• Continued cost increases and multiple headwinds finding and keeping qualified/capable candidates at manageable costs [are occurring]. Uncertainties continue and affect timing to close new business.

Credit Intermediation and Related Activities

  • The ability to fill available positions (workforce availability), increasing wages/salaries, increasing SG&A [selling, general and administrative expenses] (business development costs such as entertainment and travel), and strong competition continuing to apply pressure on interest rate spreads and fees are all challenges.
  • Rising interest rates will cause the economy to slow if the Federal Reserve raises interest rates too fast or too high. The root cause of inflation is the stimulus spending coupled with supply-chain issues. If and when these are solved, inflation will moderate.
  • Rising inflation (wages/materials) combined with expected increases in interest costs are beginning to forecast slower growth in certain sectors.
  • What are interest rates going to do? What will utilities cost? How much will our insurance policies rise in price? What will the prices of fuel, food and housing do to our staff? How does the economy manage falling expectations? Will we stumble into another war? Did anyone really think the money supply could explode without price increases? What happens to the Federal Reserve’s macroeconomic models when the microeconomics have changed substantially?
  • The political environment is creating instability in the markets and the threat of more burden from more regulations. Inflation has resulted in increased cost for the consumer and perpetuates the frustration of people.

Securities, Commodity Contracts, and Other Financial Investments and Related Activities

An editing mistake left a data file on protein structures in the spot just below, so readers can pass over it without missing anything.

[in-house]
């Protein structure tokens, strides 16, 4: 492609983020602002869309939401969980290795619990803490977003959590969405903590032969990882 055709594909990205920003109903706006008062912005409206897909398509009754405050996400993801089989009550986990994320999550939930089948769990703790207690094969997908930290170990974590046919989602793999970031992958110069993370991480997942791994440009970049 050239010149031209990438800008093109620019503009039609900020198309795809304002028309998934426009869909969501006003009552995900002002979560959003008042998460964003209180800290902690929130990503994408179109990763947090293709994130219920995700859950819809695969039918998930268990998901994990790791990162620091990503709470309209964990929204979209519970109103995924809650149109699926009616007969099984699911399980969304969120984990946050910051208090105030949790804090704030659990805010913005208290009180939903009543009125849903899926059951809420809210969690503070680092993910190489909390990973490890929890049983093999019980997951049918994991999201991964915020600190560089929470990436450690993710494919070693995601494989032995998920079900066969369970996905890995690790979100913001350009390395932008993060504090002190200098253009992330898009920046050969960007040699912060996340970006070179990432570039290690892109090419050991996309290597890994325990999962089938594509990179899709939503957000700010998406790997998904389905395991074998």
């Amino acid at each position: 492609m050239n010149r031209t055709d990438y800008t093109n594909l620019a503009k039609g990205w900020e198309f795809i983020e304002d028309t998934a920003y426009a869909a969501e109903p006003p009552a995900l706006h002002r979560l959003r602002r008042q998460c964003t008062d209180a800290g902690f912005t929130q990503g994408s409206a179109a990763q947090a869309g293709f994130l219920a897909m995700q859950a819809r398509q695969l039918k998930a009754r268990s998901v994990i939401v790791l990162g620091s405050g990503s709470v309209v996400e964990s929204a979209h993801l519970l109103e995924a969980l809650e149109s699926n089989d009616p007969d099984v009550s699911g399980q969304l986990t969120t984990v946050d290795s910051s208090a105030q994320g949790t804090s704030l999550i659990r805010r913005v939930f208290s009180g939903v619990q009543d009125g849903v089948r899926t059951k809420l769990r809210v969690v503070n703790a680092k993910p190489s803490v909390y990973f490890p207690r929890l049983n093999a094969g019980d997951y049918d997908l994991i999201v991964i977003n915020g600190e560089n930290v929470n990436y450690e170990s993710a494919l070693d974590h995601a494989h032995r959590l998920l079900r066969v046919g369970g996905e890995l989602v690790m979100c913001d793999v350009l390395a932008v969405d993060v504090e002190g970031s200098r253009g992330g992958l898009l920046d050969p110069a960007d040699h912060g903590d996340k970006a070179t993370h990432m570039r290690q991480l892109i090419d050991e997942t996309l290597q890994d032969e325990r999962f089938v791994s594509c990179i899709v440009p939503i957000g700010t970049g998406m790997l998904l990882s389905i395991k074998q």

• Tough sales demand along with employee higher wages and raw material price increases make for a really tough time.

Insurance Carriers and Related Activities

  • Reduction in reported COVID cases seems to helping the general business sentiment. I hope we don't have a relapse.

Real Estate

  • Due to continued inflation in part due to energy costs at all levels, the stock market, the international uncertainty with both Russia and China as they flex their muscles of aggression in defiance of the U.S. and the world community, informed individuals and business owners feel anxiety in making decisions.
  • Increased uncertainty in the economic outlook is based on whether the Fed [Federal Reserve] will need to provoke a recession to slow inflation.
  • We have concerns about higher interest rates and still-low inventory of houses.

Rental and Leasing Services

  • Generally the supply chain (in our case, heavy equipment from our manufacturers) has not improved. We are ordering for 2023 already and don't really know what we will get in 2022 or when we'll get it. That adds a certain amount of angst to guarding the assets of a 63-year-old family-owned company and the 630 employees that invest their careers and trust in us!

Professional, Scientific and Technical Services

  • We are off to a record start. Even retail is coming back for new development.